June 11, 2021 9.42am

I agree Sam T. I think No Nat No Way Nat needs to take a chill pill, either that or they are Snowflake who is easily offeneded. And I agree with what I think Nat is trying to infer... that the numbers just don't quite add up or as I suspect we're not been given the full story. A fter reading the original story I can see where Nat's confusion(??) lies, as to me it implies her living expenses are $18k, but over and above that she has money to travel and for things like solar. So in the end it's poor journalism or sensationalism to support Frugal FIRE and highlite the $18k, when in fact it is more... how much more we'd never know.

Audrey Duncan
June 6, 2021 7.46am

At the start it stated she paid off her first home within 5yrs, bought her next home with cash. She likely has downsized, bought the 2nd home cheaply & the money she saved she invested. She also said that every year, bar two years, her investments gave 20% profit & she ended up being able to live off profits without dipping into her actual funds. She also has a veggie garden, most likely rarely eats out, only buys what she needs & takes the time to find the best deals on big ticket items. It actually is doable, especially if you dont have a mortgage or outstanding personal loans. This lifestyle isnt for those who constantly eat out or order in or buy ready made processed foods, have to go away on holidays to resorts or overseas, have to upgrade their car, appliances , wardrobe on a very regular basis. Its about simplifying your life & not paying for unnecessary things , but then again, what's necessary in her life isnt what's necessary in another person's life & that's the difference.

Claudia O
June 7, 2021 8.37pm

it is an inspiration to read stories of saving and investing for small revenues. Last weeks I found the story of a another woman - Apurplelife - living similar without a car and trekking a lot.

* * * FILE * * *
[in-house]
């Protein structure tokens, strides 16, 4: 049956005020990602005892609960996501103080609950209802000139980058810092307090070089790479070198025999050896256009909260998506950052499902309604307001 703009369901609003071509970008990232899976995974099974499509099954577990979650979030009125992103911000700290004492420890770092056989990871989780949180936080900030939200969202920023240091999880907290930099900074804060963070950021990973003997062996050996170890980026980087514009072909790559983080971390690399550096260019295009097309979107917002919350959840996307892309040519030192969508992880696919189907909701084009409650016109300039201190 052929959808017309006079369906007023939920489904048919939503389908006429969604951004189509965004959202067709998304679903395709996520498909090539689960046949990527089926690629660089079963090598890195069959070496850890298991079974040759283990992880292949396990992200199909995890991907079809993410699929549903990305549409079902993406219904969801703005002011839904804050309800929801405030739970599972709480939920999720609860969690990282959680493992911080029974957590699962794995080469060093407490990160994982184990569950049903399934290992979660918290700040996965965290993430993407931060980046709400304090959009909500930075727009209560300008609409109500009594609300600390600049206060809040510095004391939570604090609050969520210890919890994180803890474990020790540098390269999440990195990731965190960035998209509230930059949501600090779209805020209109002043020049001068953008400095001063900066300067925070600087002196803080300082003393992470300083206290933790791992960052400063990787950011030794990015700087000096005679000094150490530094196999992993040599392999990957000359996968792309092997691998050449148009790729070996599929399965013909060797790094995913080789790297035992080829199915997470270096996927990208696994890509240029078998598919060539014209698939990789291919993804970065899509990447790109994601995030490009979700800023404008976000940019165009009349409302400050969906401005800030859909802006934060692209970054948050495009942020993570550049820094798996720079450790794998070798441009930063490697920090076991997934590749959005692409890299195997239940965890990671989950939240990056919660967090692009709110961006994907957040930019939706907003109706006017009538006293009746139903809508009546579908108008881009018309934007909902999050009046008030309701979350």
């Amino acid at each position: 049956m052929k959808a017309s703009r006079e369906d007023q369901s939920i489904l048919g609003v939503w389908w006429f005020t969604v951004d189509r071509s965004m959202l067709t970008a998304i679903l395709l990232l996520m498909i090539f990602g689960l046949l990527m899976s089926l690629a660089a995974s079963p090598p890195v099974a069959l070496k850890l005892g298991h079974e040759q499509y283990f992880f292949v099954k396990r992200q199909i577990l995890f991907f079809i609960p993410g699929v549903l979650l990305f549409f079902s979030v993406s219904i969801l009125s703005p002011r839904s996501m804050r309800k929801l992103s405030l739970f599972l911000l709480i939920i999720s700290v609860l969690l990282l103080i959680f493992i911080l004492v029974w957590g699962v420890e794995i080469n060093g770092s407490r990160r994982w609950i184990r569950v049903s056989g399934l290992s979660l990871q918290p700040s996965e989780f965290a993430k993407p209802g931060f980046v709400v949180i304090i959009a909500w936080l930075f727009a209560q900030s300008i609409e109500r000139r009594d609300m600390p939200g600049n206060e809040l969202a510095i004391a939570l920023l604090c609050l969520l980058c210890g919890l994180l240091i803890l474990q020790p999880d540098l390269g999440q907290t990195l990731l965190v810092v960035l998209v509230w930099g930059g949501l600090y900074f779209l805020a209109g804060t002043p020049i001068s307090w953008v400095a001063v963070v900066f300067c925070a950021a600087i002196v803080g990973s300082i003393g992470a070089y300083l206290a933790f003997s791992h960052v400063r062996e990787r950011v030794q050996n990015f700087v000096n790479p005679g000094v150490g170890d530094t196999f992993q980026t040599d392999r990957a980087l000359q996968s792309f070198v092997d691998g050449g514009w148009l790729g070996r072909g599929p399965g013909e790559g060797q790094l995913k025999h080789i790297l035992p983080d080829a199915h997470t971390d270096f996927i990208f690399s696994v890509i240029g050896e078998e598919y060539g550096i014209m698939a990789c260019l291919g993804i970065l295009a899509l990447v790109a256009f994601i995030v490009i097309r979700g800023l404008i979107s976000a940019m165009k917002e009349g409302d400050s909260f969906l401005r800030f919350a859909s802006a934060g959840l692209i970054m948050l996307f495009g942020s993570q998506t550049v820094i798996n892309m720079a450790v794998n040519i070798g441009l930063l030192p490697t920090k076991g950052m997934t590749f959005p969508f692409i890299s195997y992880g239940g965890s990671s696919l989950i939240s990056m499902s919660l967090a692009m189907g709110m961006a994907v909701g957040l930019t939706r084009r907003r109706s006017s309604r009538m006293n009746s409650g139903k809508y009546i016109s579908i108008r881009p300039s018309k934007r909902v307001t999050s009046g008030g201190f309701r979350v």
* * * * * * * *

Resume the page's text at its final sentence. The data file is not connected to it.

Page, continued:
I have a similar spending rate and quite a big big savings rate and probably I will retire at a similar age as Joanna. Not yet at a 70% savings but on Covid times without car and no eating out I raised the saving rates from 25% to almost 50%.

Thank you, I am going now to read the article from 2018 - I see there is more details how Joanna saved and invested.

Bernie Doehner
June 12, 2021 8.26am

I agree, quite the inspiration. I just turned 49, a lifelong engineer, but it's getting old and I would love to volunteer in various ways and stop working. I would love to translate Joanna's story to the US - anyone?

In the US we don't qualify for a pension until age 67, although I might qualify based on my heart condition after age 50. Is there some place to talk online about retiring early, especially from a US prespective, although I would consider becoming in ex-pat in say Costa Rica

Claudia O
June 12, 2021 7.20pm

Engineer here too, 6 years younger than you, doing volunteering now and want to to do more, so we are from a similar boat. I spend little as Joanna, and get happiness from simple basic lifestyle so I will retire quite soon (no car, cook from scratch, focus on health lifestyle and zero medical issues, living in a small condo etc) and I think the small budget people can retire earlier than others as we are used to properly calculate.

If you didn't speak yet with a financial advisor, it is the moment. I refused to pay it and regret now as I documented properly on books and blogs as MoneyMustache and Apurplelife that retired earlier (in their 30's and 40's) - blogs all from Fire Movement concepts (and many many other stories). As you already maximized all the tax deductible pension plans for last years( I bet you did as most of my work colleagues interested in retire early did it) and to use the USA options of many retirement possibilities tax deducted as 401/403, 2 IRA, roth, mortgage tax deductions etc. - these can give you easily a 50K /year savings, so in 10 years all invested and with compound effect, the retirement money are almost there (plus mortgage closed at your age - or at least I will be mortgage free at your age).

Before 59.5 years old there is possibly to retire from 401k with penalties of 10%. if you want to avoid this 10%, look when you leave your job to immediately roll your 401(k)/403 into traditional IRA. Look at Roth too and of course to have an extra brokerage account with investments (Vuangard and basic ETF in my case) that will cover the first 5 years until you can take from IRA without penalties and have under attention both Traditional IRA to a Roth IRA.

Keith Brown
June 8, 2021 9.16am